Chris Pratt battles aliens in long, fun, THE TOMORROW WAR

by Charles Gerian

“You know what It takes to be the best? You’ve got to say to yourself ‘I will do what nobody else is willing to do’.”

Chris McKay’s THE TOMORROW WAR premiered on Amazon Prime over the 4th of July weekend and is a thrilling, unexpected, and somewhat heartfelt sci-fi action film for an age longing for the next “Independence Day” spectacle.

The world is stunned when a group of time-traveling soldiers from the year 2051 interrupt the World Cup on national TV to deliver a chilling message: 30 years in the future, humanity will lose a war to a deadly alien menace known as the Whitespikes. Plunging societies across the globe in chaos, the first world-wide draft is initiated to send humans into the future to fight a seemingly doomed “Tomorrow War”.

Among the draftees is Iraq War veteran turned family man and high school teacher Dan Forester (Chris Pratt) who is sent hurtling through space and time into a devastated Miami, Florida where he comes face-to-face with the alien menace and realizes that the future...and the past...are in his hands.

THE TOMORROW WAR is a strange film, in the sense that it doesn’t really serve any purpose but to entertain. I say that, because it’s a rarity in today’s blockbuster-franchise-driven age where every film is created with the intent of kicking off it’s own supplemental TV series, character-driven spin-offs, and sequels that this film just...exists. It tells a story from start to finish, and ends.

Screenwriter Zach Dean who has two other credits to his name, seemed to throw everything and the kitchen sink into his plot which begins in a California suburb during Christmas, leaps 30 years into a devastated Miami, takes us to a “G.I. Joe” playset in the form of an oil rig base camp outside of the Dominican Republic, and finally finds us catapulting through the snowy Russian tundra. Not that it’s a bad thing, but the film does begin to feel a bit long at 2 and a half hours.

Chris McKay directed THE LEGO BATMAN MOVIE and worked as an editor on THE LEGO MOVIE. His experience with colorful, funny, toys translates shockingly well during the best parts of THE TOMORROW WAR which deal with Dan Forester and his team in the middle of a terrifyingly bleak Miami building complex where they’re hunted by the film’s aliens and make a daring Michael Bay-esque escape through an airstrike on the interstate.

Made by Paramount and sold to Amazon during the COVID-19 pandemic, the film is very much a star vehicle for Chris Pratt, who already headlines the “Jurassic World” and “Guardians of the Galaxy” franchises. Here, he emulates more of the straight-faced commando from the former and less of the goofball from the latter, save for a few scenes here and there. Pratt is a fantastic actor, but the movie could have benefited more from his scene-stealing charisma.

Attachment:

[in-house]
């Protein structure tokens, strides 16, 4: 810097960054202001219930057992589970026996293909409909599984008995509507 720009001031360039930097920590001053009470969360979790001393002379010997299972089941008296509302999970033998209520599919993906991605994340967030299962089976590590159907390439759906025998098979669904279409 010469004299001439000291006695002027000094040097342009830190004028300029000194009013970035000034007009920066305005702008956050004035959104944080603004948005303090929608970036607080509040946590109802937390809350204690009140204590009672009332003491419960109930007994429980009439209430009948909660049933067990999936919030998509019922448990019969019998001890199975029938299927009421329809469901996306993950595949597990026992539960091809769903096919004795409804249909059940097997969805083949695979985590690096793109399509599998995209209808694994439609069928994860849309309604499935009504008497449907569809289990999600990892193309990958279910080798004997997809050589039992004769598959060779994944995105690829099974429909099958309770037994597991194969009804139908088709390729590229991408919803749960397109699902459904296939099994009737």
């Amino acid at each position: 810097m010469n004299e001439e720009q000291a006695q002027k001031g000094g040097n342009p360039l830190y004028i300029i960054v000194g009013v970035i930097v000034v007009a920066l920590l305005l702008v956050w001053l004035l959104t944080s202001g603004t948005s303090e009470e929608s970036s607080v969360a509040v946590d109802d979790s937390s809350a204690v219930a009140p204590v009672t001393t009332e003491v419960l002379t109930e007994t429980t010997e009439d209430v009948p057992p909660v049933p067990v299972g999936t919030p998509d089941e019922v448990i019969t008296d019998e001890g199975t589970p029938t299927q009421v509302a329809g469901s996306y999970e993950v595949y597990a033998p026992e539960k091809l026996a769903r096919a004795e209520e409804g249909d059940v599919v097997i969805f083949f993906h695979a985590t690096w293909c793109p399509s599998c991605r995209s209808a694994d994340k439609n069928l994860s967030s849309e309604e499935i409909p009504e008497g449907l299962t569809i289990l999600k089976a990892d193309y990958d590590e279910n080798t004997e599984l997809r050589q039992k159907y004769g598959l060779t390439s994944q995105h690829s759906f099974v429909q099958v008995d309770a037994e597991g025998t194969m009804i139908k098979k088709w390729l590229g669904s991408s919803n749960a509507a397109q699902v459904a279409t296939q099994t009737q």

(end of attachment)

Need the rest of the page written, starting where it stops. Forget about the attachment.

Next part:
However, his real-world love of firearms does sell the immersion of the film. There’s something so specifically satisfying about watching his character switch from his rifle to his sidearm with the kind of fluidity you expect from “John Wick”.

Pratt is joined here by a predictably stoic J.K. Simmons (The Accountant) and a hilariously nervous Sam Richardson (HBO’s VEEP) but it is Pratt’s future-daughter played by Yvonne Strahvoski (Shameless, The Handmaid’s Tale) that gets to really showcase her entire range of talent.

While THE TOMORROW WAR has its fair share of family drama (some darker than others), it is a fairly happy film as far as the story is concerned.

One troubling factor, for me at least, was the treatment of the Whitespike Queen.

Our heroes capture the queen, unkillable by all their tried methods, in order to experiment on her and find the Whitespike’s true weakness. She is apprehended and chained up in a laboratory where she is heavily sedated and hung up to be prodded and tested on, crying out in whimpering clicks.

The audience, naturally, feels sympathy for the queen. Much as we are expected to by seeing similar monster matriarchs in peril, regardless of their narrative role. The Xenomorph Queen in James Cameron’s ALIENS acted as a parallel to Sigourney Weaver’s Ripley- two mothers acting out their maternal instincts to protect their young.

The Queen treats Ripley initially with respect, and soon the two have their battle. The T-Rex in the “Jurassic Park” films, of course, is another ass-kicking monster mommy.

Even the titular Mummy, Princess Ahmanet, in 2017’s THE MUMMY is a sympathetic creature when she is chained up and bound.

In THE TOMORROW WAR, the alien queen is treated as a monster. We do not feel her pain, nor do the characters. She is a weapon, and she is treated as such. It is a subversion that feels mean-spirited, and perhaps that was intentional. Either way, it is at least thought-provoking.

THE TOMORROW WAR is entertaining if a bit long, and is a great way to kill an afternoon. It is now streaming on Amazon Prime.